I just spoke with this "one friend" of mine and it was very meaningful, positive, and pleasant.
When I recovered and have learned to mind my own business, it made a huge difference with how I relate to people, including with this "One Friend" and former Mr. Avoidant. Apparently, I was the one who pushed their buttons before and made them feel suffocated and avoided me in fear of intimacy 'with me' only. Hah. I realized this because when I became healthy, they became healthy and pleasant with me too.
So the Law of Cause and Effect and the Law of Sowing and Reaping are true. As I disrespected their boundaries before so in return they disregarded me. But since we met again, post recovery, things have been a lot better. We understand each other in matured ways. We are free to remain true to our individual differences and not trying to change one another. It is so liberating and it feels good.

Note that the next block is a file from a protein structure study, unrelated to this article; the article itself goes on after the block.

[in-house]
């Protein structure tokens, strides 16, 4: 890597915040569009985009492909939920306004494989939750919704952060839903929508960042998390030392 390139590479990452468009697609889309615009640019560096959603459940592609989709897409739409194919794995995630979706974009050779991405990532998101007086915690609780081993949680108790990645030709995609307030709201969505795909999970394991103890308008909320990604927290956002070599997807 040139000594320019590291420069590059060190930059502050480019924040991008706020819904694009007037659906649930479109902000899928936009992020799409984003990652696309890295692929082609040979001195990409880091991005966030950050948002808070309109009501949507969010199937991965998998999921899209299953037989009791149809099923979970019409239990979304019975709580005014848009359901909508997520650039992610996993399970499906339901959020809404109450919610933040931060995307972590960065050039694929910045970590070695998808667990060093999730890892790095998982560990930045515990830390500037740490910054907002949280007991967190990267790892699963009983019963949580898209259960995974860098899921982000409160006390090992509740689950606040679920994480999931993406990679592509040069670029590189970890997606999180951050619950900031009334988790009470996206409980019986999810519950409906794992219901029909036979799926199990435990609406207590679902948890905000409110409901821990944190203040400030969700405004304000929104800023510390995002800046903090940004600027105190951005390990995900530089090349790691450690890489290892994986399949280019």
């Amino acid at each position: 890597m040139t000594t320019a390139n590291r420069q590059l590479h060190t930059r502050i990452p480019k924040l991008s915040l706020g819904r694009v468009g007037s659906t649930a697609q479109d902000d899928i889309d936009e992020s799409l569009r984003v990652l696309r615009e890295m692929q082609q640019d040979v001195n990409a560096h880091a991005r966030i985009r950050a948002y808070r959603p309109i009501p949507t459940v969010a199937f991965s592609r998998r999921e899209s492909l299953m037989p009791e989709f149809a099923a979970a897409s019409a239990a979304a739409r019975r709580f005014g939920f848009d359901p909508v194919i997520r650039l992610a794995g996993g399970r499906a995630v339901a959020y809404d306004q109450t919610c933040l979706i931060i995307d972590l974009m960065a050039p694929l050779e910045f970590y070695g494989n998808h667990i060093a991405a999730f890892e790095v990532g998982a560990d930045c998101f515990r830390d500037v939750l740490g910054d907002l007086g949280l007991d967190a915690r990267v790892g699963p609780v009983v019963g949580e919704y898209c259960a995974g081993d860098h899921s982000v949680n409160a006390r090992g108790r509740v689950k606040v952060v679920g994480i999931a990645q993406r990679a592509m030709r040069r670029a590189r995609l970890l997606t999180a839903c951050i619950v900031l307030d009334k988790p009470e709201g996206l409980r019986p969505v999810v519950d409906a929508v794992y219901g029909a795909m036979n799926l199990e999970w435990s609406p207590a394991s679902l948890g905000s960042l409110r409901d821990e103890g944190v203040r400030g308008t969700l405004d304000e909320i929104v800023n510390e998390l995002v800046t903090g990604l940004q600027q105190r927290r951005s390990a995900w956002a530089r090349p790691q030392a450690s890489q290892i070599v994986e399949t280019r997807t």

Post by CodepNomore on Dec 16, 2014 2:23:03 GMT -8
As I read others' sharing here I am reminded that "it was actually me, not them..."
This dear "one friend" of mine, I thought was an Avoidant too and has a Borderline Personality Disorder, etc. I used to hate her for avoiding and blocking me. I thought she was 'sick' and has many unresolved issues.
However, when I became responsible and healthy, I discovered that I was the one who was actually toxic or unhealthy and not her/them!!
The only reason my friend was an "Avoidant" with me is because I suffocated her with my Codependency. The only reason she was giving me a hard time, "silent treatment", etc., is because I was disrespecting her boundaries in the first place.